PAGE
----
This undated handout photo provided by NASA shows the Thwaites Glacier in West Antarctic. (AP Photo/NASA)

It’s one of the most important questions on the planet: How much are the seas ultimately going to rise, thanks to what we’re doing to the atmosphere with all our cars and power plants? Scientists are still struggling to find a clear answer to it.

But a new scientific analysis, just out in the journal Science by researchers led by Andrea Dutton of the University of Florida — and including a large team of scientists from the United States, Britain, and Germany — gives a pretty clear sense of what’s at stake. The new assessment compares the current state of the planet with three other warm periods from the Earth’s deep past that are, to varying degrees, comparable with where we may now be steering things.

And the punchline is that in each of these periods within the last 3 million years or so, the researchers estimate that sea levels eventually rose some 6 meters — equivalent to nearly 20 feet — higher than they are right now.

“We looked at these three different warm periods, because there’s no one time period that’s going to be a perfect analogue,” said Dutton. “We looked at several of the warmest interglacials, and for each of them, we’re finding at least 6 meters worth of sea level rise.”

It’s important to emphasize that the researchers are not saying we’re committed to this much long term sea level rise yet — just that if current emissions and warming continue, we could get there.

This may seem odd, given that while we read regular headlines about how the planet is losing ice — from mountain glaciers around the world, and from the great ice sheets of Greenland and Antarctica — the consequent sea level increase seems terribly small, just a few millimeters per year.

Yet current sea level rise may be deceptive — the main factors behind it aren’t the really big ones. The current top drivers are thermal expansion of sea water as it heats up and the loss of glaciers around the world — including 75 billion tons of ice loss yearly from the Alaska region alone. That’s enough to cause sea level upticks of a millimeter or so per year, but when you think about the grand pageant of planetary history, it’s not the real story.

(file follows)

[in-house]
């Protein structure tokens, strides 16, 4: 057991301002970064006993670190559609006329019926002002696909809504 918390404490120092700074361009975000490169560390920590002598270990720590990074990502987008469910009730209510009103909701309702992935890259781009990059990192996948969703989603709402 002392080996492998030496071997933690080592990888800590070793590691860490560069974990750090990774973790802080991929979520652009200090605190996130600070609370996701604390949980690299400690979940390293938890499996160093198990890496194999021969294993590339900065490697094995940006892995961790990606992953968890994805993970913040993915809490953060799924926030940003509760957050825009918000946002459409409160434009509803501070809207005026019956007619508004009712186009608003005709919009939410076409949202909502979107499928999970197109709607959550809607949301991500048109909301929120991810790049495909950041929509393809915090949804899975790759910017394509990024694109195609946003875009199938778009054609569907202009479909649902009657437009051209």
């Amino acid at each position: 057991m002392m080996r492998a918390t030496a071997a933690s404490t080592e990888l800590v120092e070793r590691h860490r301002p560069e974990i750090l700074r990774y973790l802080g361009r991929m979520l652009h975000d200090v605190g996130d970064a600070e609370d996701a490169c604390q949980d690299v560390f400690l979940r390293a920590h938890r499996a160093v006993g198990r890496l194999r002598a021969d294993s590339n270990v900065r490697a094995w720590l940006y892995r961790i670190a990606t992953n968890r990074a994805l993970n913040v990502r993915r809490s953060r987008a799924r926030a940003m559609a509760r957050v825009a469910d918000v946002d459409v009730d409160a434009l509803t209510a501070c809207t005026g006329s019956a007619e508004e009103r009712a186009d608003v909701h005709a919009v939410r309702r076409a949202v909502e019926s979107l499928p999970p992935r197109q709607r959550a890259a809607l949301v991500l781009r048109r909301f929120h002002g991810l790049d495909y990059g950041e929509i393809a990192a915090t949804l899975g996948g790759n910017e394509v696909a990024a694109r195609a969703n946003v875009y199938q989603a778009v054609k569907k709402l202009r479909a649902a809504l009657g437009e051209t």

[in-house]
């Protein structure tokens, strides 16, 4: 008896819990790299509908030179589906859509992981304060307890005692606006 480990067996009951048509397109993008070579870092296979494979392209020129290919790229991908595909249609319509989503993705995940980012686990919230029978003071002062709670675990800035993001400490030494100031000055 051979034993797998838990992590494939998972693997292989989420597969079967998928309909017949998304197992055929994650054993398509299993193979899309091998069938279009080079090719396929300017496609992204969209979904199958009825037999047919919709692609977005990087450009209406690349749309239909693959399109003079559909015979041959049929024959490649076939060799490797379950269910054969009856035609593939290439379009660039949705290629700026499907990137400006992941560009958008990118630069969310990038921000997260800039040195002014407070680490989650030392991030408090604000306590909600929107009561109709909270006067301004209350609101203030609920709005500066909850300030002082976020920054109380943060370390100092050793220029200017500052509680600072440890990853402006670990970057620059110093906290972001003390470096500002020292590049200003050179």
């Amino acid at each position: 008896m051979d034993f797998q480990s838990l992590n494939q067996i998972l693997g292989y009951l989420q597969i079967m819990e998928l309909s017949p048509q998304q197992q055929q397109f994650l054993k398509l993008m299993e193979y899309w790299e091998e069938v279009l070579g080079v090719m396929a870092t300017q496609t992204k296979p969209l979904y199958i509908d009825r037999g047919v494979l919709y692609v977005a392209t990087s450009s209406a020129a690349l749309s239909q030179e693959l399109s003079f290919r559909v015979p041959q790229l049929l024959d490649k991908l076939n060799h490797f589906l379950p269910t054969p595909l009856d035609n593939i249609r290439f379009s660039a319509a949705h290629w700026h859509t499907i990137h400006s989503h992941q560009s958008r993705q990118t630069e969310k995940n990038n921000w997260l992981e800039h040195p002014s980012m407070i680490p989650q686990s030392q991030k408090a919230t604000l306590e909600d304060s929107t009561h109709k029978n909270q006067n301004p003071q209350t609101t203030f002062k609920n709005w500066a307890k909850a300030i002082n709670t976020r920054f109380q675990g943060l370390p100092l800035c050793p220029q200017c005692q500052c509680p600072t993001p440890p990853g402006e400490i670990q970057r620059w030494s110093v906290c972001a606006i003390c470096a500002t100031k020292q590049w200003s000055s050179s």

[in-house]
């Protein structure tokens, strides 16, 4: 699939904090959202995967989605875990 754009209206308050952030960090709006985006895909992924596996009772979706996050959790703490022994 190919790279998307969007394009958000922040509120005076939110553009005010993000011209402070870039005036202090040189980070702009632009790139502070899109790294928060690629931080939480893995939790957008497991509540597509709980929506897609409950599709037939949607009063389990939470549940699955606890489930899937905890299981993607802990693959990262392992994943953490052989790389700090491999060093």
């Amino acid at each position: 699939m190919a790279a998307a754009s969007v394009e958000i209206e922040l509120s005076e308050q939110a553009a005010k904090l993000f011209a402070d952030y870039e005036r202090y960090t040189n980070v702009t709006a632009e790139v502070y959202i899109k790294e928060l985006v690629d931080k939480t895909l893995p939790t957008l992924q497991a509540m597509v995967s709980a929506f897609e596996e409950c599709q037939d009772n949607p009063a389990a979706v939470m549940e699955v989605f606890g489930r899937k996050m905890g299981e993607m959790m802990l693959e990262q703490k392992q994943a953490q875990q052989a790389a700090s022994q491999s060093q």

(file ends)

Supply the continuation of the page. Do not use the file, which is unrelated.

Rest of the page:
Far more consequential are the slow moving ice sheets of Greenland and Antarctica, which contain enough frozen water to raise sea levels by 20 feet and 200 feet, respectively. They have started to awaken — but only barely. Antarctica, for instance, is currently contributing well under a millimeter per year to rising seas. Greenland might be contributing one millimeter — but only one.

In past eras of planetary history, though, we know that the pair must have lost ice amounts measured in meters, not millimeters.

“Sea level is a relatively slow responding part of the climate system, and those 20 centimeters of sea level rise that we have seen in the last 100 years or so are clearly just a very small beginning of a much larger sea level rise, which will inevitably unfold,” said Stefan Rahmstorf, one of the study authors who is based at the Potsdam Institute for Climate Impact Research in Germany. “Because it takes a long time to heat up the oceans into the depths, and also it takes a long time, thousands of years, to melt big ice sheets.”


This NASA Earth Observatory image released May 3, 2012 shows a photo captured during an IceBridge flight, of a glacier in eastern Greenland flowing through a long and narrow valley—a fjord—carved by the movement of ice.  AFP PHOTO/NASA/HANDOUT

So which past periods are a good guide to the present in this respect? The researchers picked three analogues — each clearly imperfect, because none of them featured billions of fossil fuel burning humans. The current era is unique because unlike in the past, we’re in the driver’s seat. Still, past analogues — featuring climates that were the result of natural planetary changes and cycles — can be illuminating.